“Cianfotta is a golden, glowing vegetable stew”, is the introduction to one of my favorite recipes from Viana LaPlace. And it is, indeed, just that.
Since today was Labor Day, relaxed and rainy, it was an opportunity to cook as I wished. I started with some tomatoes that needed attention — five lush San Marzanos, and a bowl full of orange/yellow cherry tomatoes. They each received similar treatment: sliced in half lengthwise, seeded when possible, sprinkled with chopped garlic, salt, pepper and olive oil, and oven-roasted at 250º F. for about 3 hours, to achieve a rich, flavorful semidried status useful in so many ways.
Next I made the Cianfotta — A Country-Style Vegetable Stew — from Campania. Interestingly, it is exactly a year since I first made (and wrote about) this dish. It’s a pretty simple recipe, with relatively few ingredients and steps. I made only one addition, i.e. a dozen Gaeta olives, pitted, and cut in quarters, which I added to the dish with the other vegetables. One additional comment of note: the dish was greatly enhanced by some white beans I discovered in my stash of fine foods two days ago. These were not just any white beans. They were the magical Fagioli di Controne, also from Campania, near Salerno. I had bought a small package of the dried beans (unknowing their special qualities — just purchased by chance — last year at BuonItalia in NY). I gave 2/3 of the package to Barbara, who made an astonishingly good kale and bean soup yesterday with them, so I cooked the rest today to use in my stew, and I was very glad I did.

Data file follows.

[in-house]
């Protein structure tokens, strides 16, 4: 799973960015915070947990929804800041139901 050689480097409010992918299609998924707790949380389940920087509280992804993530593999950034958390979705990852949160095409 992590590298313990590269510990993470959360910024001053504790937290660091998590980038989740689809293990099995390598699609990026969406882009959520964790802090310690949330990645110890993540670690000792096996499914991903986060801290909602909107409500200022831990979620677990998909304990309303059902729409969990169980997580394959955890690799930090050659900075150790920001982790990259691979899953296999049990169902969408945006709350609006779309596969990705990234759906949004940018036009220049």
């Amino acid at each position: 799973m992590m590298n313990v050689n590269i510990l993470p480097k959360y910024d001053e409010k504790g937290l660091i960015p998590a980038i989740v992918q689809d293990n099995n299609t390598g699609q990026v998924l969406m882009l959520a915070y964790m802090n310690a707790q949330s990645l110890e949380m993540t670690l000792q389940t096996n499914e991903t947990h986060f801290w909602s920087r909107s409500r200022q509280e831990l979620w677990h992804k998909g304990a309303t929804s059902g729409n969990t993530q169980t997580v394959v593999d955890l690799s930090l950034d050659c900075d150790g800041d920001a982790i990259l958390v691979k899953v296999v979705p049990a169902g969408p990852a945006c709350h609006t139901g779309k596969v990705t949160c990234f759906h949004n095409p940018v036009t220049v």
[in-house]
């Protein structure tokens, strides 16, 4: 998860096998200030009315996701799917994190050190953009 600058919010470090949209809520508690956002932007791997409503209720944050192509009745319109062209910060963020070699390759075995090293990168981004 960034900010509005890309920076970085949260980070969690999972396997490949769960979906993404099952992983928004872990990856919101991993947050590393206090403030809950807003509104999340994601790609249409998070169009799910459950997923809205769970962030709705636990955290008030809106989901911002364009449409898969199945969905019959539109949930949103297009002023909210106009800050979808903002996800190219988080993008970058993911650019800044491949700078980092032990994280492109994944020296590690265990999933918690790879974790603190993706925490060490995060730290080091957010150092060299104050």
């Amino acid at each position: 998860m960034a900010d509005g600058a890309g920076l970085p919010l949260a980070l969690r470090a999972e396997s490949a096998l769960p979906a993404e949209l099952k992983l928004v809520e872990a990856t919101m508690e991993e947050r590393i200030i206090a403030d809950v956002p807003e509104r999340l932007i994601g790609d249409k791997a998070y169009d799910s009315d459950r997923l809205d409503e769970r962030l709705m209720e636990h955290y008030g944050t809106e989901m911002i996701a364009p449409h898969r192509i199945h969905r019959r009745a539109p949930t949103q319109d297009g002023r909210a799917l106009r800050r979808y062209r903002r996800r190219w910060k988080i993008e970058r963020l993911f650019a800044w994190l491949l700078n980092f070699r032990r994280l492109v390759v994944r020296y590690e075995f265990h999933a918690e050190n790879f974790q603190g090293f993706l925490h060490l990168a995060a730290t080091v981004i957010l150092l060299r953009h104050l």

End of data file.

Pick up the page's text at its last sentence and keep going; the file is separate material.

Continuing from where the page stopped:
Since I had a bit more eggplant than I needed for the stew (and desiring to keep things in balance), I saved the last two slices of eggplant to sautée separately, as a side dish, topped with the oven-roasted tomatoes.
The wine choice was also relatively easy. I chose a Negroamaro from Puglia, a 2010 Amphora from Guttarolo. This was one of the wineries I almost visited in Puglia last year but could not work out the logistics, so I was delighted to have a chance to drink it now, another of the gems from Marc when he was at Thirst Wine Merchants in Brooklyn.